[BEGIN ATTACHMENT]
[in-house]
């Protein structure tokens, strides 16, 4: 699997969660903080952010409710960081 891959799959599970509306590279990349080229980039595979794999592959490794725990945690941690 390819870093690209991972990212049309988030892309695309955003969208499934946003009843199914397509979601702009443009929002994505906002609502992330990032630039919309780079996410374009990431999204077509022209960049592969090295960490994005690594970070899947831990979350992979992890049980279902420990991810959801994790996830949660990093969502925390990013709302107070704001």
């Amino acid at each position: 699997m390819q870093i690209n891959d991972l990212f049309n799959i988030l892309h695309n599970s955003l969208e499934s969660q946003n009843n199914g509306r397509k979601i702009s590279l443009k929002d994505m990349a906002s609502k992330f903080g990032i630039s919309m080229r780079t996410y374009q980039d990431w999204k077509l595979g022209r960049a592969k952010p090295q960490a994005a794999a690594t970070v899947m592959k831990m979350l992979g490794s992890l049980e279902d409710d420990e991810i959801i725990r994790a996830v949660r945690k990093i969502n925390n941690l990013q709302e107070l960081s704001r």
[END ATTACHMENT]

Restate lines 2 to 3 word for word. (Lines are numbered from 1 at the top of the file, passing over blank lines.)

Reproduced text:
């Protein structure tokens, strides 16, 4: 699997969660903080952010409710960081 891959799959599970509306590279990349080229980039595979794999592959490794725990945690941690 390819870093690209991972990212049309988030892309695309955003969208499934946003009843199914397509979601702009443009929002994505906002609502992330990032630039919309780079996410374009990431999204077509022209960049592969090295960490994005690594970070899947831990979350992979992890049980279902420990991810959801994790996830949660990093969502925390990013709302107070704001």
């Amino acid at each position: 699997m390819q870093i690209n891959d991972l990212f049309n799959i988030l892309h695309n599970s955003l969208e499934s969660q946003n009843n199914g509306r397509k979601i702009s590279l443009k929002d994505m990349a906002s609502k992330f903080g990032i630039s919309m080229r780079t996410y374009q980039d990431w999204k077509l595979g022209r960049a592969k952010p090295q960490a994005a794999a690594t970070v899947m592959k831990m979350l992979g490794s992890l049980e279902d409710d420990e991810i959801i725990r994790a996830v949660r945690k990093i969502n925390n941690l990013q709302e107070l960081s704001r």